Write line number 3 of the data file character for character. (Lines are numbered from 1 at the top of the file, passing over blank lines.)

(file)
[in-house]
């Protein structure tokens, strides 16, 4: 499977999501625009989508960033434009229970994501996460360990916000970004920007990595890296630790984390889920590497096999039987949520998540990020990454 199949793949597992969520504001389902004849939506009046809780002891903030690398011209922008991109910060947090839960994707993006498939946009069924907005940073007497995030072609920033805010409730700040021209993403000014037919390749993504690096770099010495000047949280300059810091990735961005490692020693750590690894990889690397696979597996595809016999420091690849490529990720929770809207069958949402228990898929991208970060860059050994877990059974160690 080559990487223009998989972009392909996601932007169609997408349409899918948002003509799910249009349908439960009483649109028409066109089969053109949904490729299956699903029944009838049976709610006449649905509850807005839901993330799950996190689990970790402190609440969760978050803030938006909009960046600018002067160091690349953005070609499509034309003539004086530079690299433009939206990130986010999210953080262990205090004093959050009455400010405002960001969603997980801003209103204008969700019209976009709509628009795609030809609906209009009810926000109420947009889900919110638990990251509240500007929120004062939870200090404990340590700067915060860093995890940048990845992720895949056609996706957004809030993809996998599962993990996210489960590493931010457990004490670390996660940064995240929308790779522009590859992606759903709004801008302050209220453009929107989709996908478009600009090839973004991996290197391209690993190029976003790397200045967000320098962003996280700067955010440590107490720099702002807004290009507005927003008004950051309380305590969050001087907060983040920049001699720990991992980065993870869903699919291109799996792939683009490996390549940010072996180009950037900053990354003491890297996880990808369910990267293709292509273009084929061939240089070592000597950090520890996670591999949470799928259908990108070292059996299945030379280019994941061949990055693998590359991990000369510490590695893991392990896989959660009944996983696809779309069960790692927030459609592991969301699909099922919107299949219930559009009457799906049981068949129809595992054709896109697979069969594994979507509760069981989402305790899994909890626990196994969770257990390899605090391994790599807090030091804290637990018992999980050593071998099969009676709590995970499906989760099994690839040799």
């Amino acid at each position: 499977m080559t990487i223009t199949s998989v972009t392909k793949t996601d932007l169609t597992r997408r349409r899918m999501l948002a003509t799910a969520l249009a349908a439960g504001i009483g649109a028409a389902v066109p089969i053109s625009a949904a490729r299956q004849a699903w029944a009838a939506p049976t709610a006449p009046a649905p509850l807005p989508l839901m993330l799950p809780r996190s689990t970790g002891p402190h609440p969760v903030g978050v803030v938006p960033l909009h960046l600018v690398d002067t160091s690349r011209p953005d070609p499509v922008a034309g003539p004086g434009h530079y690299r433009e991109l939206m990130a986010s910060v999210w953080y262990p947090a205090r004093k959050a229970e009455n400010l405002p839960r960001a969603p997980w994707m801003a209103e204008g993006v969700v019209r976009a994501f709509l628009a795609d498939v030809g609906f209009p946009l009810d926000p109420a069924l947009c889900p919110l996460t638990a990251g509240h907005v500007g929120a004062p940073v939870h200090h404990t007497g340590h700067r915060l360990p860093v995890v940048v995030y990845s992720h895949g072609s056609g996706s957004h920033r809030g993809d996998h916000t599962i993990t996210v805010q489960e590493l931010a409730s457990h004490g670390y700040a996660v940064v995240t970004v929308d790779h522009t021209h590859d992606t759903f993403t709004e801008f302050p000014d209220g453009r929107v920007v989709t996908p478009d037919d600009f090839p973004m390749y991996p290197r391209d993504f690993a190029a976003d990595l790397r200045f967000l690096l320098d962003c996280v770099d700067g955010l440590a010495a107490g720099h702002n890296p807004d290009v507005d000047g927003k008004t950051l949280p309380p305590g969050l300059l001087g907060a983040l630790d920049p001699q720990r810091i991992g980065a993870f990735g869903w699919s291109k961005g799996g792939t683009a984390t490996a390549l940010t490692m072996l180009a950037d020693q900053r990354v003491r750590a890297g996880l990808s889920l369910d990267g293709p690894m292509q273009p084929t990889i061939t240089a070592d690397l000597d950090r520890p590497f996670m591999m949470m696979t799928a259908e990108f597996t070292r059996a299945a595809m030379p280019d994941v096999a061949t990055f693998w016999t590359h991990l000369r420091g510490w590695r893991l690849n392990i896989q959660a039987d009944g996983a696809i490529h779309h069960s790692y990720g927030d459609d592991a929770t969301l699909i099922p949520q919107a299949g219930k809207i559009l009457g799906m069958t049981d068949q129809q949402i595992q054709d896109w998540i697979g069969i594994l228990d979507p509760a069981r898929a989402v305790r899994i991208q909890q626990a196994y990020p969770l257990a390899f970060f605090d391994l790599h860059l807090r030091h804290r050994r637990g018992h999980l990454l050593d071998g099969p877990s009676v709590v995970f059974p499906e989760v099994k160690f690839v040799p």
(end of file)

């Amino acid at each position: 499977m080559t990487i223009t199949s998989v972009t392909k793949t996601d932007l169609t597992r997408r349409r899918m999501l948002a003509t799910a969520l249009a349908a439960g504001i009483g649109a028409a389902v066109p089969i053109s625009a949904a490729r299956q004849a699903w029944a009838a939506p049976t709610a006449p009046a649905p509850l807005p989508l839901m993330l799950p809780r996190s689990t970790g002891p402190h609440p969760v903030g978050v803030v938006p960033l909009h960046l600018v690398d002067t160091s690349r011209p953005d070609p499509v922008a034309g003539p004086g434009h530079y690299r433009e991109l939206m990130a986010s910060v999210w953080y262990p947090a205090r004093k959050a229970e009455n400010l405002p839960r960001a969603p997980w994707m801003a209103e204008g993006v969700v019209r976009a994501f709509l628009a795609d498939v030809g609906f209009p946009l009810d926000p109420a069924l947009c889900p919110l996460t638990a990251g509240h907005v500007g929120a004062p940073v939870h200090h404990t007497g340590h700067r915060l360990p860093v995890v940048v995030y990845s992720h895949g072609s056609g996706s957004h920033r809030g993809d996998h916000t599962i993990t996210v805010q489960e590493l931010a409730s457990h004490g670390y700040a996660v940064v995240t970004v929308d790779h522009t021209h590859d992606t759903f993403t709004e801008f302050p000014d209220g453009r929107v920007v989709t996908p478009d037919d600009f090839p973004m390749y991996p290197r391209d993504f690993a190029a976003d990595l790397r200045f967000l690096l320098d962003c996280v770099d700067g955010l440590a010495a107490g720099h702002n890296p807004d290009v507005d000047g927003k008004t950051l949280p309380p305590g969050l300059l001087g907060a983040l630790d920049p001699q720990r810091i991992g980065a993870f990735g869903w699919s291109k961005g799996g792939t683009a984390t490996a390549l940010t490692m072996l180009a950037d020693q900053r990354v003491r750590a890297g996880l990808s889920l369910d990267g293709p690894m292509q273009p084929t990889i061939t240089a070592d690397l000597d950090r520890p590497f996670m591999m949470m696979t799928a259908e990108f597996t070292r059996a299945a595809m030379p280019d994941v096999a061949t990055f693998w016999t590359h991990l000369r420091g510490w590695r893991l690849n392990i896989q959660a039987d009944g996983a696809i490529h779309h069960s790692y990720g927030d459609d592991a929770t969301l699909i099922p949520q919107a299949g219930k809207i559009l009457g799906m069958t049981d068949q129809q949402i595992q054709d896109w998540i697979g069969i594994l228990d979507p509760a069981r898929a989402v305790r899994i991208q909890q626990a196994y990020p969770l257990a390899f970060f605090d391994l790599h860059l807090r030091h804290r050994r637990g018992h999980l990454l050593d071998g099969p877990s009676v709590v995970f059974p499906e989760v099994k160690f690839v040799p």